My research focuses on the effect of political institutions, their design, and how they structure decision-making and policy outcomes.  While my substantive areas of expertise are monetary policymaking and central banks, my approach to research naturally translates across subfields and policy domains.  I am particularly drawn to questions which call for creative ways to incorporate nuanced substantive knowledge about an institution into our more general theories of political and economic and decision-making.  A central goal and underlying theme of my research is to identify the effect of political institutions, particularly highlighting deviations from the intention of an institution’s design which often have substantively important implications for policy outcomes.

Published Papers

Ainsley, Caitlin. 2016. “The Politics of Central Bank Appointments.” Journal of Politics (forthcoming).

Gabel, Matthew, Cliff Carrubba, Caitlin Ainsley, and Don Beaudette. 2012. “Of Courts and Commerce.” Journal of Politics 74(4): 1125-1137.

Papers Under Review & Work in Progress

Central Bank Transparency and the Performance of Market Expectations, working paper

  • Whether central banks should publish individually attributed voting records from monetary policy committee meetings is among the most contested areas of debate in monetary policymaking today. Though more and more banks are making this shift in the name of individual accountability and transparent policymaking, many central banks continue to shield their voting policymakers from such public scrutiny. In this paper, I argue that while unattributed vote outcomes are potentially beneficial as a communication mechanism to coordinate market expectations, publishing complete voting records undermines both the accountability of central banks and their ability to manage market expectations. Empirically, I leverage the recent implementation of a recent freedom of information law in Brazil which required the release of individually attributed central bank voting records. The evidence shows that not only has this policy change worsened the accuracy of market expectations, but it also reduced the ability of the central bank to influence market expectations with their official communications. This result has important implications for the ongoing debates over the merits of central bank transparency and provides a cautionary tale for the application of broad political reform efforts to monetary policy institutions.

Preferences Over Legal Rules and Non-Median Outcomes on Collegial Courts (with Cliff Carrubba and Georg Vanberg), Under Review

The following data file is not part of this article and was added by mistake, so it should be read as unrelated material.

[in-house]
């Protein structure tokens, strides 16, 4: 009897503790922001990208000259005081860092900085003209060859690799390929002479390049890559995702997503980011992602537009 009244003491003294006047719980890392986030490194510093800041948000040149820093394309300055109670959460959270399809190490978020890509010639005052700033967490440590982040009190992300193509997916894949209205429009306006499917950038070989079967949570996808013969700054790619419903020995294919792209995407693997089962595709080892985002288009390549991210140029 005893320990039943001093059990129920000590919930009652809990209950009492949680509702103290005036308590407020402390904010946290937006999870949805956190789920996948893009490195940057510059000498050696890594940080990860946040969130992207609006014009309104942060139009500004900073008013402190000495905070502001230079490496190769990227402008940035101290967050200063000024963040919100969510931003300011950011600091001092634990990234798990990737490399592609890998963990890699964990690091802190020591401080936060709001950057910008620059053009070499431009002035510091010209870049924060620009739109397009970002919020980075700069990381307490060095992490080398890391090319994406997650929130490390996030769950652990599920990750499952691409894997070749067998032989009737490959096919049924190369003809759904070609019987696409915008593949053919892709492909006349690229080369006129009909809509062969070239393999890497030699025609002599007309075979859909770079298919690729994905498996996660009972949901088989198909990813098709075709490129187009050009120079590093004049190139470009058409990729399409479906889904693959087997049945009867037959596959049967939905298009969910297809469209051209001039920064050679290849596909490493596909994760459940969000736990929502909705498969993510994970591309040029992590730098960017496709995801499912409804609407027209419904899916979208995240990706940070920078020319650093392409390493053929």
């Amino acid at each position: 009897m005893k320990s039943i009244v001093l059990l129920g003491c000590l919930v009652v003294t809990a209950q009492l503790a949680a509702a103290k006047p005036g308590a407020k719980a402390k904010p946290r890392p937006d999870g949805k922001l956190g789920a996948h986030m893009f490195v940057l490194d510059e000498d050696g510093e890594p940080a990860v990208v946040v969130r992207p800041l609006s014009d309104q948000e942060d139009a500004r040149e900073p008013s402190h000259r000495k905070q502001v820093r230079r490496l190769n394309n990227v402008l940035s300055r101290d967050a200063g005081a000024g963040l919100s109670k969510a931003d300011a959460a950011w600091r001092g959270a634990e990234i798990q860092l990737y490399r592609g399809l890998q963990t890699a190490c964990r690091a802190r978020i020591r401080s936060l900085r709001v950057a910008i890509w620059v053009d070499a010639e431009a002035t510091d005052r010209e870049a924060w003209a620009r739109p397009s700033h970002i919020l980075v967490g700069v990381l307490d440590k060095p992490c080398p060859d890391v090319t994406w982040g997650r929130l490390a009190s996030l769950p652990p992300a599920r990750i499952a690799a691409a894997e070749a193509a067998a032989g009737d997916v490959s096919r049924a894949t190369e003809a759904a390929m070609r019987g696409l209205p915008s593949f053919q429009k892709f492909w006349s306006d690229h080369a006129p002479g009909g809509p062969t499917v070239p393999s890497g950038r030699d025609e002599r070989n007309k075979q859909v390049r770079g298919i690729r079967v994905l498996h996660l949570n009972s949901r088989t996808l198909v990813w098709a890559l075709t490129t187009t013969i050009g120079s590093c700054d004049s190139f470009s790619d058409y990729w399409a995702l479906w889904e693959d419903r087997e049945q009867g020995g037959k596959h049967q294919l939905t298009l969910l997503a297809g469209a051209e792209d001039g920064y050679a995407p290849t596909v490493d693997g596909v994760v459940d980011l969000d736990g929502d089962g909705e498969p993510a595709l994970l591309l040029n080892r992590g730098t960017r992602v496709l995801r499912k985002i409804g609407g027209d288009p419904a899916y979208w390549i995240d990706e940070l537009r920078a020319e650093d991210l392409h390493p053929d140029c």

• Judicial decisions, particularly those by high courts, have two (related) effects: They resolve a particular dispute and they announce a legal rule that justifies this disposition. In this paper, we consider the micro-foundations of judicial preferences over legal rules. We argue that while judges may care about legal rules for a number of reasons, one reason is that legal rules shape the resolution of future cases. As a result, a judge prefers those rules that she expects will make more cases come out “right” (from her perspective) to those that she expects will make fewer cases come out “right.” We demonstrate that if this is true, judicial preferences over rules will typically be asymmetric: A judge will be sensitive to deviations from her preferred rule if such deviations affect many future cases, while she may be willing to tolerate significant departures from her preferred rule if this departure does not affect many cases. We show that the direction and degree of this asymmetry are endogenous to the location of the judges’ ideal points. Finally, we demonstrate that such asymmetric preferences can have important consequences for the legal rules that emerge from collegial courts, as well as for the nature of the coalitions that support a decision.

The Differential Effects of Central Bank Transparency:  An Analysis of Voting on the Federal Open Market Committee since 1954, work in progress

  • This project evaluates the substantive consequence of central bank transparency on voting in monetary policy committees. While there is a large theoretical literature on the implications of transparency at central banks, relatively less has been shown empirically. In 1966 the Freedom of Information Act (FOIA) mandated the Federal Open Market Committee (FOMC) of the United States Federal Reserve release detailed minutes, voting information, and final policy decisions. By leveraging this exogenously mandated and punctuated change in institutional transparency, I present novel evidence concerning the effect of central bank transparency on consensus building and policy making in committees. The results have important implications for ongoing debate over the optimal level of central bank transparency, which is of particular relevance at the European Central Bank.

What Can We Learn from Roll Call Votes? Strategic Signaling Incentives and the Decision to Call Roll Call Votes (with Cliff Carrubba and Matt Gabel), work in progress